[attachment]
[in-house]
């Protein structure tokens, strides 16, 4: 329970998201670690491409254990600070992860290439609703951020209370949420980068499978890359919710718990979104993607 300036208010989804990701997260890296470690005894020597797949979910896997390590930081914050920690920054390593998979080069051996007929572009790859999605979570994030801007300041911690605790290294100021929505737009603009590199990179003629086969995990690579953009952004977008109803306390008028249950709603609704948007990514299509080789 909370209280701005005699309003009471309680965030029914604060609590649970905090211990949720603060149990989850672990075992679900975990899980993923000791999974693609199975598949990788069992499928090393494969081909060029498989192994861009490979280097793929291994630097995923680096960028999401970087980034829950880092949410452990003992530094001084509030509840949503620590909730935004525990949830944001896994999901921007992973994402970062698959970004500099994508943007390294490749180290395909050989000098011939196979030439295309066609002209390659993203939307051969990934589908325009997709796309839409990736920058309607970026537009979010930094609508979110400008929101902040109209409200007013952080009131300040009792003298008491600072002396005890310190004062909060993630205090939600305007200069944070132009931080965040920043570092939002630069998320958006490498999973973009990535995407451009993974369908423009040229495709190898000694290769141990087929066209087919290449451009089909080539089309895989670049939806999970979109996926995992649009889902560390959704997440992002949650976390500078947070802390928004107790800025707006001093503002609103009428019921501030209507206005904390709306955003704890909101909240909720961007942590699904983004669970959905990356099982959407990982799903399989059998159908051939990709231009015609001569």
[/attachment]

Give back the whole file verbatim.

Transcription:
[in-house]
């Protein structure tokens, strides 16, 4: 329970998201670690491409254990600070992860290439609703951020209370949420980068499978890359919710718990979104993607 300036208010989804990701997260890296470690005894020597797949979910896997390590930081914050920690920054390593998979080069051996007929572009790859999605979570994030801007300041911690605790290294100021929505737009603009590199990179003629086969995990690579953009952004977008109803306390008028249950709603609704948007990514299509080789 909370209280701005005699309003009471309680965030029914604060609590649970905090211990949720603060149990989850672990075992679900975990899980993923000791999974693609199975598949990788069992499928090393494969081909060029498989192994861009490979280097793929291994630097995923680096960028999401970087980034829950880092949410452990003992530094001084509030509840949503620590909730935004525990949830944001896994999901921007992973994402970062698959970004500099994508943007390294490749180290395909050989000098011939196979030439295309066609002209390659993203939307051969990934589908325009997709796309839409990736920058309607970026537009979010930094609508979110400008929101902040109209409200007013952080009131300040009792003298008491600072002396005890310190004062909060993630205090939600305007200069944070132009931080965040920043570092939002630069998320958006490498999973973009990535995407451009993974369908423009040229495709190898000694290769141990087929066209087919290449451009089909080539089309895989670049939806999970979109996926995992649009889902560390959704997440992002949650976390500078947070802390928004107790800025707006001093503002609103009428019921501030209507206005904390709306955003704890909101909240909720961007942590699904983004669970959905990356099982959407990982799903399989059998159908051939990709231009015609001569």